Investment Banking

Advice for Current Prospective Applicants:
–What is one thing you would absolutely do again as part of your application process?
I would start thinking about what message I wanted to convey to a business school as early as possible (even during preparing for GMAT/GRE) and would keep either a physical or a digital notebook to jot down the thoughts that would come to me during the day. That helped me craft my story. Without this, I would spend much more time on coming up with the story, and it might not have been of the same quality.

–What is one thing you would change or do differently?
I would start actually doing by writing. I spent much time thinking and reflecting, which is also necessary. But start writing your essays as soon as possible, because the creativity comes in when you’re in the middle of your job. Reflection happens when you’re finishing your fourth edit of the essay. Start thinking about the parts of your life, experiences, and qualities that you want to demonstrate in your application as soon as possible – do not wait until you’re done with your GMAT test.

–What is one part you would have skipped if you could—and what helped you get through it?
I can’t think of anything that I would particularly not want to do again.

What is your initial impression of the Darden students/culture/community?
I’m surrounded by a lot of humble, smart, and extremely helpful people. I feel that I’m in a small place that feels very large – I have classmates from about 50 countries bringing in their amazing cultures. It feels like home to be at Darden. I’m pleasantly surprised that in addition to being brilliant, the faculty is very open-minded, friendly, and always open to meet and chat with us.

What is one thing you have learned about Darden that has surprised you?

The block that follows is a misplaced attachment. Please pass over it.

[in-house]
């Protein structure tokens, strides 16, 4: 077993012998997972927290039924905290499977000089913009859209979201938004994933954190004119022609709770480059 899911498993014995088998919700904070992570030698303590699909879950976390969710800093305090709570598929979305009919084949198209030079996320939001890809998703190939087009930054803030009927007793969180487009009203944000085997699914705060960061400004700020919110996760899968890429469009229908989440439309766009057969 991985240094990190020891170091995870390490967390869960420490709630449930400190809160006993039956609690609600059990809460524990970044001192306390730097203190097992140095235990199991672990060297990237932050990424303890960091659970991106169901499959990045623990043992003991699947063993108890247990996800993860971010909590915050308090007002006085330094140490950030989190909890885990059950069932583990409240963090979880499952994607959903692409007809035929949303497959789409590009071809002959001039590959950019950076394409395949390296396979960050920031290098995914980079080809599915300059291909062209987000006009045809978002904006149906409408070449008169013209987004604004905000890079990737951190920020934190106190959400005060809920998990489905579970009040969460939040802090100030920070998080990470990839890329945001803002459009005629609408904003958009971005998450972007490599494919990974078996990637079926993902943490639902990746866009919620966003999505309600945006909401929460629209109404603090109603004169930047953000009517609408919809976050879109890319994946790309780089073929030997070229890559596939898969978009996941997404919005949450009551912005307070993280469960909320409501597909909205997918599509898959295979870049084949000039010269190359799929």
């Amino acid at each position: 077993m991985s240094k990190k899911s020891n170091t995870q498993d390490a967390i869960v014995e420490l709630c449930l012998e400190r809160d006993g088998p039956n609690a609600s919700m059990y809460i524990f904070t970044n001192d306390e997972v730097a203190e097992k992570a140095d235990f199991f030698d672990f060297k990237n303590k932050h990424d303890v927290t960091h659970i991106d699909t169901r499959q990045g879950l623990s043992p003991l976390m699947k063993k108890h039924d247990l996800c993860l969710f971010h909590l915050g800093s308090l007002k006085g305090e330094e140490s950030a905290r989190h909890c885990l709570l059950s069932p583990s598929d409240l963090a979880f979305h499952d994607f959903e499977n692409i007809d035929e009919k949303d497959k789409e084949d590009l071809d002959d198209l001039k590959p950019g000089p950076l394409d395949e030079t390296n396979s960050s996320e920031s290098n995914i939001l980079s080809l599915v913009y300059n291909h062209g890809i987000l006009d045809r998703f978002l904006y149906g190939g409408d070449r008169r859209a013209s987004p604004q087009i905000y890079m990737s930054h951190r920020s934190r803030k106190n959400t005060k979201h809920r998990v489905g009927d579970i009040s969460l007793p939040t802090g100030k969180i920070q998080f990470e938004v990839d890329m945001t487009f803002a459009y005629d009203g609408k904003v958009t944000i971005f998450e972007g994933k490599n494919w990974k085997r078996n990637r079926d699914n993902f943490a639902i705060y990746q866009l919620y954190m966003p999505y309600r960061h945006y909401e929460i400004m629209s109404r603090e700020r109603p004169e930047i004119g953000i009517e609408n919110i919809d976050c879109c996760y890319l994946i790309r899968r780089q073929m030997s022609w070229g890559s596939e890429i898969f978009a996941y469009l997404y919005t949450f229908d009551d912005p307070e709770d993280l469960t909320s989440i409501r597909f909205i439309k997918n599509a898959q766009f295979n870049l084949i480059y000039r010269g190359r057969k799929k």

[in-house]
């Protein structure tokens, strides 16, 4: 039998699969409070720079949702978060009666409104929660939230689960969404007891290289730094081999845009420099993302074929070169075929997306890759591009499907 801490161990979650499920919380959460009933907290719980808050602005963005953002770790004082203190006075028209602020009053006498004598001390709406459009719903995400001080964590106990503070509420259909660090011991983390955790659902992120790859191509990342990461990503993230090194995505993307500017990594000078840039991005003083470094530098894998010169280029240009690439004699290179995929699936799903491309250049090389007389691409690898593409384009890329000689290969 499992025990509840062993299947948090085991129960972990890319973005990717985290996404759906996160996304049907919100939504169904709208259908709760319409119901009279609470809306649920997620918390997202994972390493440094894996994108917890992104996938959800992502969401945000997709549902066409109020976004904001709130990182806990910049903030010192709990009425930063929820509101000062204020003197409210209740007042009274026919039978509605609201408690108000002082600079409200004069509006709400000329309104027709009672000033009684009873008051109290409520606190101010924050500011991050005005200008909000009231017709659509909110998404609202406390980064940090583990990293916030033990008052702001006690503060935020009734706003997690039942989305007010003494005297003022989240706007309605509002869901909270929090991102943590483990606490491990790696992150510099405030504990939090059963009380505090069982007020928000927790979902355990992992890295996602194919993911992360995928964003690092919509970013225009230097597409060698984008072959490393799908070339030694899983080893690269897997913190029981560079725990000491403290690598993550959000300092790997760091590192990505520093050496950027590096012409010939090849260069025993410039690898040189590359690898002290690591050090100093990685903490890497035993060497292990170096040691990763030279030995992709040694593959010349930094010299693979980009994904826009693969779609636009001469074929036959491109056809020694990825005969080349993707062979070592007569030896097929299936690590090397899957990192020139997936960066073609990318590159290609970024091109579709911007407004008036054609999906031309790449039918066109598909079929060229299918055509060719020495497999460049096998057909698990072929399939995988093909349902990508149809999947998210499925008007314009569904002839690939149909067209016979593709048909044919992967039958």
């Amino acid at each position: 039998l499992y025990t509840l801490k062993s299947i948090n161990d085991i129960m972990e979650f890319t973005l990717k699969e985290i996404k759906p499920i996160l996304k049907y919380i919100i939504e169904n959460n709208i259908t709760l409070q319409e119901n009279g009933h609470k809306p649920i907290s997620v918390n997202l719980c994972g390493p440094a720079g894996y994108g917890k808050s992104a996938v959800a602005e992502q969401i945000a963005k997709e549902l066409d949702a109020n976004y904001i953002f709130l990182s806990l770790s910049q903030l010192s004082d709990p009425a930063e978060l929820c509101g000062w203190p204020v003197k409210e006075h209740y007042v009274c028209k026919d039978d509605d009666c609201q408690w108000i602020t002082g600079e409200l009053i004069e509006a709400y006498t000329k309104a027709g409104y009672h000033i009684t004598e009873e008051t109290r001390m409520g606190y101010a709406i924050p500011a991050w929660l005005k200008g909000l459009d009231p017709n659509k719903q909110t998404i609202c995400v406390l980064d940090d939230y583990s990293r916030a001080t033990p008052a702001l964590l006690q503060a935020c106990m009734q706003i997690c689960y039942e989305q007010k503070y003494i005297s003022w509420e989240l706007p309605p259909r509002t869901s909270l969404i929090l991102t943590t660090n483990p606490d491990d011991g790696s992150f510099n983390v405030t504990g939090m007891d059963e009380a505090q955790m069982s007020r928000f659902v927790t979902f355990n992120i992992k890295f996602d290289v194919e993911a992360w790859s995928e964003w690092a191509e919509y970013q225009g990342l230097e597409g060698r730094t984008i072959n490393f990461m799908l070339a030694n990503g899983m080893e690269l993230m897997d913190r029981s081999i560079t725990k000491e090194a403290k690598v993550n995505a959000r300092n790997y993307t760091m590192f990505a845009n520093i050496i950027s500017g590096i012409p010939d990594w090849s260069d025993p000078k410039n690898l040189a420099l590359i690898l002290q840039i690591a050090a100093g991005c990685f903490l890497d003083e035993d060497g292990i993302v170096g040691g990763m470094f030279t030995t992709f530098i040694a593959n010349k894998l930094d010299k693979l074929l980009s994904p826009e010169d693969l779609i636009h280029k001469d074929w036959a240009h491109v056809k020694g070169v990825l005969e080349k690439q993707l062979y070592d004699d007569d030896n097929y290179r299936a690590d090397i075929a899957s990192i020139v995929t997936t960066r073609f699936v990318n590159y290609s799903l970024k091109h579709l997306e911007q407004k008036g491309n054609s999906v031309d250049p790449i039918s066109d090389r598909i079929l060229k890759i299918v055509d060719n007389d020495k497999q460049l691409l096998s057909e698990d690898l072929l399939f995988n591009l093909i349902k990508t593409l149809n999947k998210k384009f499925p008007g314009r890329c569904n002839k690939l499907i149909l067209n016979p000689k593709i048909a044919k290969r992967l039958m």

I’ve always had high expectations from the case method. But the Darden classroom setting has exceeded them – there is so much I’m learning from my classmates all of whom have these incredible experiences at different top organizations of the world. I’ve had both lecture-based classroom experience and now the case method. I would say at the graduate-level business education, it’s extremely rewarding to learn from discussing the real problems that were faced by real companies in the real world to attempt to find the solutions. Case method also demonstrates that, as it very often happens in the real world, there are multiple solutions to one problem. If you and your classmate have different opinions and solutions for the same case, you both may have the correct ones, and most probably, you will.

What is one thing you are most anxious about in your first year?
When the recruiting started, I was a bit worried that I wouldn’t be able to effectively balance my schedule. However, I learned and improved in the course of time and realized that by planning ahead yet being as flexible as possible, I would be able to successfully navigate both my academic and recruiting journeys. Overall, this experience was quite intense and new to me, but looking at it in retrospect, I wouldn’t trade it for anything.

What is one thing you are most excited about in your first year?
I just finished recruiting for investment banking. That said, I’m extremely excited about my summer program with Moelis & Company. And, as soon as I have a little bit more time, I’m looking forward to exploring Charlottesville, Virginia, and other parts of the US.

Christina Griffith
Christina Griffith is a writer and editor based in Philadelphia. She specializes in covering education, science, and history, and has experience in research and interviews, magazine content, and web content writing.